Category Archives: police

Imagine if that were your experience of the police

Be thankful Victoria Police have changed since 1928:

According to Bob Haldane’s seminal text on the Victoria Police, The People’s Force, ”[Chief Commissioner Tom] Blamey was quick to side with capital against labour and quick to crush public protest. He issued a direction that any unemployed people marching through Melbourne and causing a breach of the peace were to be ‘hit over the head’.

It’s just a shame it’s taken eighty years for some of the more outrageous and disturbing consequences – like unionists shot at close range from behind – to be held up to the light.

Relief, and anger: it should never have gotten this far

As you’ve probably heard, there was a glorious victory for common sense in today’s – “today” in the sense of when it was given, but obviously not “today” in the sense of the law under which the case was prosecuted – abortion trial verdict:

A Cairns District Court jury took less than an hour to find Tegan Simone Leach, 21, and her partner Sergie Brennan not guilty of charges of procuring an abortion and supplying drugs to procure an abortion following a three-day trial.

We don’t have many of the formal human rights protections that people in other modern countries enjoy, so it’s a wonderful thing that juries are able to step in and save defendants from massively unjust results when the rest of the system fails.

Not that everyone agrees with that aspect of their role:

the Crown prosecutor sternly reminding the jury “you are not sitting in a court of morals”.

Prosecutor Michael Byrne, SC, told the jury he would be foolish to think the jurors did not hold personal views about abortion, but their job was to uphold the law and if they disagreed with it they should “make their views known at the ballot box”.

Yeah, ‘cos there’s been a recent referendum on abortion (and if there wasn’t, Ms Leach should’ve started a campaign for one before she dared make her decision), and because if the majority decided so, there’d be no problem with the state taking over a woman’s body.

Let’s all be thankful they rejected that submission. I wonder if even Mr Byrne is really all that regretful that they did, although his use of the term “lifestyle choice” makes me suspect, sadly, that perhaps he would.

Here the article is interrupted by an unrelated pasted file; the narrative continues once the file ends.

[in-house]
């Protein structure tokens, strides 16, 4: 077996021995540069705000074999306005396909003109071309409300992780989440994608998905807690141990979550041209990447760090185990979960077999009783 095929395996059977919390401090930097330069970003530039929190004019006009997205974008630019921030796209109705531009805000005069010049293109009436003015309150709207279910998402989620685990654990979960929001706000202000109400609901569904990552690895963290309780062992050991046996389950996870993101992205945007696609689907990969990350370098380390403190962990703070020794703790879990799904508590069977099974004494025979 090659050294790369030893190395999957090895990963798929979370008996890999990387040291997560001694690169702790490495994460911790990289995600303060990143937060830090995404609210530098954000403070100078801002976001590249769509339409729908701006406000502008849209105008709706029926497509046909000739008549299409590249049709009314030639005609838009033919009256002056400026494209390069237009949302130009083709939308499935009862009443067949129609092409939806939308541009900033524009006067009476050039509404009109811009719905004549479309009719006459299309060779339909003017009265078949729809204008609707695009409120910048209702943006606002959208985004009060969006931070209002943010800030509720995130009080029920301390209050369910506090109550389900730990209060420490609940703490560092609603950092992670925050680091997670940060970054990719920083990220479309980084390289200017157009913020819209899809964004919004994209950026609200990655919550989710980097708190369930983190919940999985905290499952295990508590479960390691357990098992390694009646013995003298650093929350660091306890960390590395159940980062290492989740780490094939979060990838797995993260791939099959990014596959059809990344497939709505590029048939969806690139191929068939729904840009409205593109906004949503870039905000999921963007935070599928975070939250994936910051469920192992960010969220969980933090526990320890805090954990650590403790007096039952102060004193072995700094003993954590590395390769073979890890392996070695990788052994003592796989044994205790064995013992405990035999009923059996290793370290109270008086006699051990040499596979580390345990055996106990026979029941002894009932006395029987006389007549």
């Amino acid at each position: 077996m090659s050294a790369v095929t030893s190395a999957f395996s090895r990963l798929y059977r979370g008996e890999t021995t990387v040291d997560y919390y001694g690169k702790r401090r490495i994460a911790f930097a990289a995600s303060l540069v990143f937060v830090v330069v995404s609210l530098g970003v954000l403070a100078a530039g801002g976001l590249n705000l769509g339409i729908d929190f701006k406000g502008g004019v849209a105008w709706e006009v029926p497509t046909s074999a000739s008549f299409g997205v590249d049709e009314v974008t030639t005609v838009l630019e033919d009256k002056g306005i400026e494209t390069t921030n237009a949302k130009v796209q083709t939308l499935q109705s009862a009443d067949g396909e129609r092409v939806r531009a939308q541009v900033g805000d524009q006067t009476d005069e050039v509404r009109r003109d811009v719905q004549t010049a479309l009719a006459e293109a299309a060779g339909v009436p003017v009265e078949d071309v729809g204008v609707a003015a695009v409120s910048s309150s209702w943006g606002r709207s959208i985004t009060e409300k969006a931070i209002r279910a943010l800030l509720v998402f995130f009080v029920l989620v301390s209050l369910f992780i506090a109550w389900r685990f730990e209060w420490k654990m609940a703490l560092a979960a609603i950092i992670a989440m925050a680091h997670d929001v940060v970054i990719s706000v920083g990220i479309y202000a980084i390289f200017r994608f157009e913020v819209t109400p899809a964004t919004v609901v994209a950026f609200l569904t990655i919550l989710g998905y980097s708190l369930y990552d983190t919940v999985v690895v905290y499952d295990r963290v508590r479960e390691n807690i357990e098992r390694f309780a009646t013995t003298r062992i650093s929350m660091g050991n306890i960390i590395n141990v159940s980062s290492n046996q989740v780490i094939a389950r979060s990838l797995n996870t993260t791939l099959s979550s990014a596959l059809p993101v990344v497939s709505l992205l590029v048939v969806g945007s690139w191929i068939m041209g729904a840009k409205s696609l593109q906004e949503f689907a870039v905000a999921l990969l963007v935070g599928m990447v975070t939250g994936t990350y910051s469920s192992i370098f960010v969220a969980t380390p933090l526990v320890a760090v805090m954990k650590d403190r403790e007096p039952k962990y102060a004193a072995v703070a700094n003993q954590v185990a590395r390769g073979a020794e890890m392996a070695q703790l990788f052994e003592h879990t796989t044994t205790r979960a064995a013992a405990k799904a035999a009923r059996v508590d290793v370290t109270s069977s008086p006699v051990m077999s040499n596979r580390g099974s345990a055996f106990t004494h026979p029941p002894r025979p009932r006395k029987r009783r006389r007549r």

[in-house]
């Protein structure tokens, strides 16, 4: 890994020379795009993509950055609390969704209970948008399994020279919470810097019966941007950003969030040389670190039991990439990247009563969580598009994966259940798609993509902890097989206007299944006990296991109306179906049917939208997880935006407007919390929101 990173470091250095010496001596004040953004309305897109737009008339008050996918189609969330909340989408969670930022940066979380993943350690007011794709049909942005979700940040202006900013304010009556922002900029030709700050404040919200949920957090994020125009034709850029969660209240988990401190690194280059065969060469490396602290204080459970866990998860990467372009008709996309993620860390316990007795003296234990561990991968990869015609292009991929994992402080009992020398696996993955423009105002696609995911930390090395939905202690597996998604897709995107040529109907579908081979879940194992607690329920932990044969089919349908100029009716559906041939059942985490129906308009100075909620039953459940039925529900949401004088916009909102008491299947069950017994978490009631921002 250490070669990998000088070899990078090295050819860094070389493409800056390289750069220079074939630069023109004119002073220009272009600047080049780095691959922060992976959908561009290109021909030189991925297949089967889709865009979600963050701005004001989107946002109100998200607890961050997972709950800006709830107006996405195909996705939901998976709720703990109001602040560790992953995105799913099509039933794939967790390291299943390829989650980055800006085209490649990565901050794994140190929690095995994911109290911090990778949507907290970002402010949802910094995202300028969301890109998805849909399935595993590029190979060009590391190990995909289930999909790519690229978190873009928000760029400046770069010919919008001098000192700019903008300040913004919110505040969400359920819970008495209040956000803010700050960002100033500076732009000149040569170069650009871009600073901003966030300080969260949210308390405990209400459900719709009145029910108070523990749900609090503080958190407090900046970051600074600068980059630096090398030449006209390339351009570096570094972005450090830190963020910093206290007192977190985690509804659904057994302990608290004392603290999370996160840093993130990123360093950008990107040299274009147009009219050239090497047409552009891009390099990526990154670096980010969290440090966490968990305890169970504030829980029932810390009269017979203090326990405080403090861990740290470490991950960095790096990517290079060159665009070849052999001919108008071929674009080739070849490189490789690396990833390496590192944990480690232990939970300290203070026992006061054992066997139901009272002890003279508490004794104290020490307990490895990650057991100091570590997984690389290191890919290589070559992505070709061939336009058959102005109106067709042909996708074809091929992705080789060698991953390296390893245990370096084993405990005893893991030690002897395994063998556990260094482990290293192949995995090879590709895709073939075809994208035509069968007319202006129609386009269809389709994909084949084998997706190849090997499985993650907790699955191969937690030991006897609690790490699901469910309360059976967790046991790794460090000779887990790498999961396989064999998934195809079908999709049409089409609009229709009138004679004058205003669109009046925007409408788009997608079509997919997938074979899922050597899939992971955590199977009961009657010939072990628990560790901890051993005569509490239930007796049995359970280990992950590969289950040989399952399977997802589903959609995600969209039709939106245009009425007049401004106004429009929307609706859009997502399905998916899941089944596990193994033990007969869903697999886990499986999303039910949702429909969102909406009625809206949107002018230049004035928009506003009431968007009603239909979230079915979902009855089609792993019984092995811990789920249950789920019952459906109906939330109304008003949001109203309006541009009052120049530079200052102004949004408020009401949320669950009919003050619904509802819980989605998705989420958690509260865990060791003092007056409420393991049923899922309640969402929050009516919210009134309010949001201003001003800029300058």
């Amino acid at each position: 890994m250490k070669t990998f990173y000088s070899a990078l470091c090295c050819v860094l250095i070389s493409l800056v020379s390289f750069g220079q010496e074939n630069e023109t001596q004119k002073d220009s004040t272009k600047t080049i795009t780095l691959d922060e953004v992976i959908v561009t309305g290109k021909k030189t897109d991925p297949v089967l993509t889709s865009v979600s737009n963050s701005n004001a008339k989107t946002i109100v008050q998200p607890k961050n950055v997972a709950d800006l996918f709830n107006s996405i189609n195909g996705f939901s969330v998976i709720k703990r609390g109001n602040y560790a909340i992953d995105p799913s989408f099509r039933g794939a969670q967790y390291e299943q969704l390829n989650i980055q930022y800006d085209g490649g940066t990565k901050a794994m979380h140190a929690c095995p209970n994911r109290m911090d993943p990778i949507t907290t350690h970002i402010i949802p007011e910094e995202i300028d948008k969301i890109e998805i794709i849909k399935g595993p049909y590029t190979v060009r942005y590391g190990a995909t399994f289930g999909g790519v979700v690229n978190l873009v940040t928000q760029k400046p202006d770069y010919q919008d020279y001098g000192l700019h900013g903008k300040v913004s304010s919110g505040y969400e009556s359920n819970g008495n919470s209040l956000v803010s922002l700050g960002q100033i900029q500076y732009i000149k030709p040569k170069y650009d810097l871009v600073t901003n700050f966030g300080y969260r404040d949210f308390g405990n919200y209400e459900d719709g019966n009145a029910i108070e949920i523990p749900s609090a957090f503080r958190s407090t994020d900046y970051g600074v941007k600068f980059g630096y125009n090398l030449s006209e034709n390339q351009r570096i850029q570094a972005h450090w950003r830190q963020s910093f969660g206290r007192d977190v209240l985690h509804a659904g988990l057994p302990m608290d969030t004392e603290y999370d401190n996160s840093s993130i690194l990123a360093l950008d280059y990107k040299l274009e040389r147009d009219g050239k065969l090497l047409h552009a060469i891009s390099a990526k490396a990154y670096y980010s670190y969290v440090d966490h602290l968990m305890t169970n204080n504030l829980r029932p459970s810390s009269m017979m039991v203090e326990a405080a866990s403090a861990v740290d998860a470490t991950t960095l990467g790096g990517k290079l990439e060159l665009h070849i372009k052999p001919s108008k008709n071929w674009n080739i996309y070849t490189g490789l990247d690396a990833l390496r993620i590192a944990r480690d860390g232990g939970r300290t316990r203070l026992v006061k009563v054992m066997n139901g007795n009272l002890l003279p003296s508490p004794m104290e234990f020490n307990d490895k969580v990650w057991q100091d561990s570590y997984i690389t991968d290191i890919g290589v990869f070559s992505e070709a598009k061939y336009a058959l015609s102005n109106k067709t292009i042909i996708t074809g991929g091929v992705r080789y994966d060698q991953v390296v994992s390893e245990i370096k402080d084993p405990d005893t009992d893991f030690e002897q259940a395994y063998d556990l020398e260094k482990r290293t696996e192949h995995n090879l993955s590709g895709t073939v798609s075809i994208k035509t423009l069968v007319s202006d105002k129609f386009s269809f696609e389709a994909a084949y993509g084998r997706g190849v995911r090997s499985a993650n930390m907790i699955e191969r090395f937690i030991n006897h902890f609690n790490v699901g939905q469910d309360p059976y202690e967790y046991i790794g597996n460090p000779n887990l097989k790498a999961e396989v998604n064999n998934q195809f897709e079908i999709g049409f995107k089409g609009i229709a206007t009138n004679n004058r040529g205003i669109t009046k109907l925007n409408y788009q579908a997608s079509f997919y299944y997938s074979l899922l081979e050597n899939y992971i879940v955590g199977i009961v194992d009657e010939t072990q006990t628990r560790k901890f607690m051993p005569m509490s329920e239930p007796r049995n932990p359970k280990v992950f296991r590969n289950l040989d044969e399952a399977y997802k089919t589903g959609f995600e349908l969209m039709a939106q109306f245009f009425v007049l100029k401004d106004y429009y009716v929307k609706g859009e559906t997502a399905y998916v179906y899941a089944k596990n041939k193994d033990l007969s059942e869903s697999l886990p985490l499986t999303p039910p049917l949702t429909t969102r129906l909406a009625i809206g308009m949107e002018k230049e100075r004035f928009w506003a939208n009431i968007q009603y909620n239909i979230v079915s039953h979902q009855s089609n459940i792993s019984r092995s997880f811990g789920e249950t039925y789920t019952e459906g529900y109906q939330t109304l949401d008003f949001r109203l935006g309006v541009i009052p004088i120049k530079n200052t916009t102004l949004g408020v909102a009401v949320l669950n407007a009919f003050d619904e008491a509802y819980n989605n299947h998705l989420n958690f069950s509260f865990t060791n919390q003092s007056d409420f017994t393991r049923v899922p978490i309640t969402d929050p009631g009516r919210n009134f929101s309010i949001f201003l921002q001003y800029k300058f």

If they’d returned a verdict of “guilty”, I wonder if Judge Everson would’ve had the power in Queensland to simply find the charges proven – and then dismiss them. If not, if that discretion does not exist in that jurisdiction, then that’s another reason to be thankful for juries.

But that’s not the only emotion many Australians, particularly women, will be feeling now – the other is anger. Anger that this young woman and her partner were put through these two years of hell in the first place. Anger that the law is still on the books; anger that the police investigated it and the prosecutors chose to pursue it; anger that the matter could not be struck out earlier. Let’s hope the law is changed urgently, and that in the meantime Queensland police and prosecutors recognise the futility of putting these charges before the courts. This must not happen again.

Relief and anger. Let’s make sure they don’t dissipate before they achieve a lasting change to this destructive Queensland law.

UPDATE: Check out the “lock this young woman up” side trying to pretend that they’re trying to protect women!

Keeping abortion in the criminal code she says, “Provides a thin veneer of protection for women who are being pressured into abortion and that would be gone if the pro-abortion lobby got their way.”

The only way to keep them safe is to put them on trial and send them to prison. Of course.

UPDATE #2: And John Birmingham eviscerates the Bligh government for its cowardice in the matter.

Some legal developments